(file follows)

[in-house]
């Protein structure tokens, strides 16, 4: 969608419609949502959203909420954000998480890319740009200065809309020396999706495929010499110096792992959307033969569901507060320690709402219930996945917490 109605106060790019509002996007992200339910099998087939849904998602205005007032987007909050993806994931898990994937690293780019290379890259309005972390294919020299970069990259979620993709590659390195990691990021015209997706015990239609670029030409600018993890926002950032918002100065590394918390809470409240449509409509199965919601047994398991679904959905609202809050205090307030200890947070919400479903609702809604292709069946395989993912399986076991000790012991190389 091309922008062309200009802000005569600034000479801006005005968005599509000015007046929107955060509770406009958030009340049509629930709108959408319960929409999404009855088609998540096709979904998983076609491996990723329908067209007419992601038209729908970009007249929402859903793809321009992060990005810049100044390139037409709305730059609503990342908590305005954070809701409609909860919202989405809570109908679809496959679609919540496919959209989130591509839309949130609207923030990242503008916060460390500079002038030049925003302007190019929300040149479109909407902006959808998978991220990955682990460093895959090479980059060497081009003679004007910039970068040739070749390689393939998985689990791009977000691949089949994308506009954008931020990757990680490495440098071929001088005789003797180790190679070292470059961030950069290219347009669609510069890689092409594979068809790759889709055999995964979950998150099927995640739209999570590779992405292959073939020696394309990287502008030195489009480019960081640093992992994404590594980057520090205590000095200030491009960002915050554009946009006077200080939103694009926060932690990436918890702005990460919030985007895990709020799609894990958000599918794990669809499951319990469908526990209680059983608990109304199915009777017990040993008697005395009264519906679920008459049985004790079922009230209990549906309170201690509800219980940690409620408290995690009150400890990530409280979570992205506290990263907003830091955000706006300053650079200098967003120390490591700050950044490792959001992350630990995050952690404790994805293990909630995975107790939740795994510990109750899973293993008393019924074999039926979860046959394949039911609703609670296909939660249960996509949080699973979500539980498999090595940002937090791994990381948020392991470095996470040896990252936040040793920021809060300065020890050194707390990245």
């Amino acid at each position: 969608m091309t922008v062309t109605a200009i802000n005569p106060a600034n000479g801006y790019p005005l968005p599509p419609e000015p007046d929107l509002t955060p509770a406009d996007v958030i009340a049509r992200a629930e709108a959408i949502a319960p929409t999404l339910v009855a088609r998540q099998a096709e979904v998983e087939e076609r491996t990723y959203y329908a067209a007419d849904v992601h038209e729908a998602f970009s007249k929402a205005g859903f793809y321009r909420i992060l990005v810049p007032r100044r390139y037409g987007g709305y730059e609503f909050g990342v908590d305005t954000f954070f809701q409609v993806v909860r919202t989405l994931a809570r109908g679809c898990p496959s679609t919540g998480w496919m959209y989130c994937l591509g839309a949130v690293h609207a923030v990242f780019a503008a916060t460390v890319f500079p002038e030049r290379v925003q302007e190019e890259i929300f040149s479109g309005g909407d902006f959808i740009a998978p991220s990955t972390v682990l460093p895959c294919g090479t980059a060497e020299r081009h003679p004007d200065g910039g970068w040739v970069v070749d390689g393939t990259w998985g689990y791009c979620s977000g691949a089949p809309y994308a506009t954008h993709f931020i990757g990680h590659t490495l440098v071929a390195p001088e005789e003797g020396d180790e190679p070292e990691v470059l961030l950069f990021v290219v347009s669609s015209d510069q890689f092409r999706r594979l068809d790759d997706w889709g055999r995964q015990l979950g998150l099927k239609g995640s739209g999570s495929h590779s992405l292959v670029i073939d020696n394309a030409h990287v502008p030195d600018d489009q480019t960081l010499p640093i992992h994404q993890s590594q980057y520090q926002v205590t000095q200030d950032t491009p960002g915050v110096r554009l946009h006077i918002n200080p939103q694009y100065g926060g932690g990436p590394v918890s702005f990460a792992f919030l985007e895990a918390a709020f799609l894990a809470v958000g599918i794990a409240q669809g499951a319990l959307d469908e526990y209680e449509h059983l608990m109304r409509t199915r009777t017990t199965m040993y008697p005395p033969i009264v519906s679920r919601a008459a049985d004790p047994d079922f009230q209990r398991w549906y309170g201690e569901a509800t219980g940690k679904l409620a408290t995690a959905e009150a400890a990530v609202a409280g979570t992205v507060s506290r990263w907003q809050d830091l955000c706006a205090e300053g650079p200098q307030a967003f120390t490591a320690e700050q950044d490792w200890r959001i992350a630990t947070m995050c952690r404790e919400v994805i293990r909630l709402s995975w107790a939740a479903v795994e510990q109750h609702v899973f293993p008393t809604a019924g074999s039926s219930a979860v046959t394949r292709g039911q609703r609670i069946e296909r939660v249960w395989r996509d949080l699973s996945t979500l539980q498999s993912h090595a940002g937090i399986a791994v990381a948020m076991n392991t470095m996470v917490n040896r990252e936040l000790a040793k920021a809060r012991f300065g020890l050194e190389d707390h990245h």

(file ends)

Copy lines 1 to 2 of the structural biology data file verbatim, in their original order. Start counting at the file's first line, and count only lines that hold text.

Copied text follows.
[in-house]
């Protein structure tokens, strides 16, 4: 969608419609949502959203909420954000998480890319740009200065809309020396999706495929010499110096792992959307033969569901507060320690709402219930996945917490 109605106060790019509002996007992200339910099998087939849904998602205005007032987007909050993806994931898990994937690293780019290379890259309005972390294919020299970069990259979620993709590659390195990691990021015209997706015990239609670029030409600018993890926002950032918002100065590394918390809470409240449509409509199965919601047994398991679904959905609202809050205090307030200890947070919400479903609702809604292709069946395989993912399986076991000790012991190389 091309922008062309200009802000005569600034000479801006005005968005599509000015007046929107955060509770406009958030009340049509629930709108959408319960929409999404009855088609998540096709979904998983076609491996990723329908067209007419992601038209729908970009007249929402859903793809321009992060990005810049100044390139037409709305730059609503990342908590305005954070809701409609909860919202989405809570109908679809496959679609919540496919959209989130591509839309949130609207923030990242503008916060460390500079002038030049925003302007190019929300040149479109909407902006959808998978991220990955682990460093895959090479980059060497081009003679004007910039970068040739070749390689393939998985689990791009977000691949089949994308506009954008931020990757990680490495440098071929001088005789003797180790190679070292470059961030950069290219347009669609510069890689092409594979068809790759889709055999995964979950998150099927995640739209999570590779992405292959073939020696394309990287502008030195489009480019960081640093992992994404590594980057520090205590000095200030491009960002915050554009946009006077200080939103694009926060932690990436918890702005990460919030985007895990709020799609894990958000599918794990669809499951319990469908526990209680059983608990109304199915009777017990040993008697005395009264519906679920008459049985004790079922009230209990549906309170201690509800219980940690409620408290995690009150400890990530409280979570992205506290990263907003830091955000706006300053650079200098967003120390490591700050950044490792959001992350630990995050952690404790994805293990909630995975107790939740795994510990109750899973293993008393019924074999039926979860046959394949039911609703609670296909939660249960996509949080699973979500539980498999090595940002937090791994990381948020392991470095996470040896990252936040040793920021809060300065020890050194707390990245």